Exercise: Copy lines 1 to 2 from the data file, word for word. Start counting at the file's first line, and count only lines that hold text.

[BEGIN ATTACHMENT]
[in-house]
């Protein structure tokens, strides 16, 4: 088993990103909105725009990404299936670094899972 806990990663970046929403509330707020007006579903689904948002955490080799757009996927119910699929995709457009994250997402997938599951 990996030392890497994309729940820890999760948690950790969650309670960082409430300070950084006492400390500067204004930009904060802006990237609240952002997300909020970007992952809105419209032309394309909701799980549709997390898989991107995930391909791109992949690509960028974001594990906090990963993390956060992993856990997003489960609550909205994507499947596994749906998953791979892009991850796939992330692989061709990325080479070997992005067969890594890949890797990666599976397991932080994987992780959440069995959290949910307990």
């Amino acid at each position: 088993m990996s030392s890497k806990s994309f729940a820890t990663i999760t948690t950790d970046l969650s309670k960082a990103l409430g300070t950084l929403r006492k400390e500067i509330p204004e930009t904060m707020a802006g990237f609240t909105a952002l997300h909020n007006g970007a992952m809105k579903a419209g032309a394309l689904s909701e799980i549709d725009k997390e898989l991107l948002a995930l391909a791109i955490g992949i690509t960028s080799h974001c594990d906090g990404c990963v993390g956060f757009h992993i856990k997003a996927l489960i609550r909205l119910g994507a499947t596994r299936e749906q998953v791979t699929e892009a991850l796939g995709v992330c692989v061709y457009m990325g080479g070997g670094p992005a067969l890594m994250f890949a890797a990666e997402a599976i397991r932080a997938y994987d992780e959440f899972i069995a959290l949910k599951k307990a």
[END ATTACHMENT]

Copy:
[in-house]
């Protein structure tokens, strides 16, 4: 088993990103909105725009990404299936670094899972 806990990663970046929403509330707020007006579903689904948002955490080799757009996927119910699929995709457009994250997402997938599951 990996030392890497994309729940820890999760948690950790969650309670960082409430300070950084006492400390500067204004930009904060802006990237609240952002997300909020970007992952809105419209032309394309909701799980549709997390898989991107995930391909791109992949690509960028974001594990906090990963993390956060992993856990997003489960609550909205994507499947596994749906998953791979892009991850796939992330692989061709990325080479070997992005067969890594890949890797990666599976397991932080994987992780959440069995959290949910307990």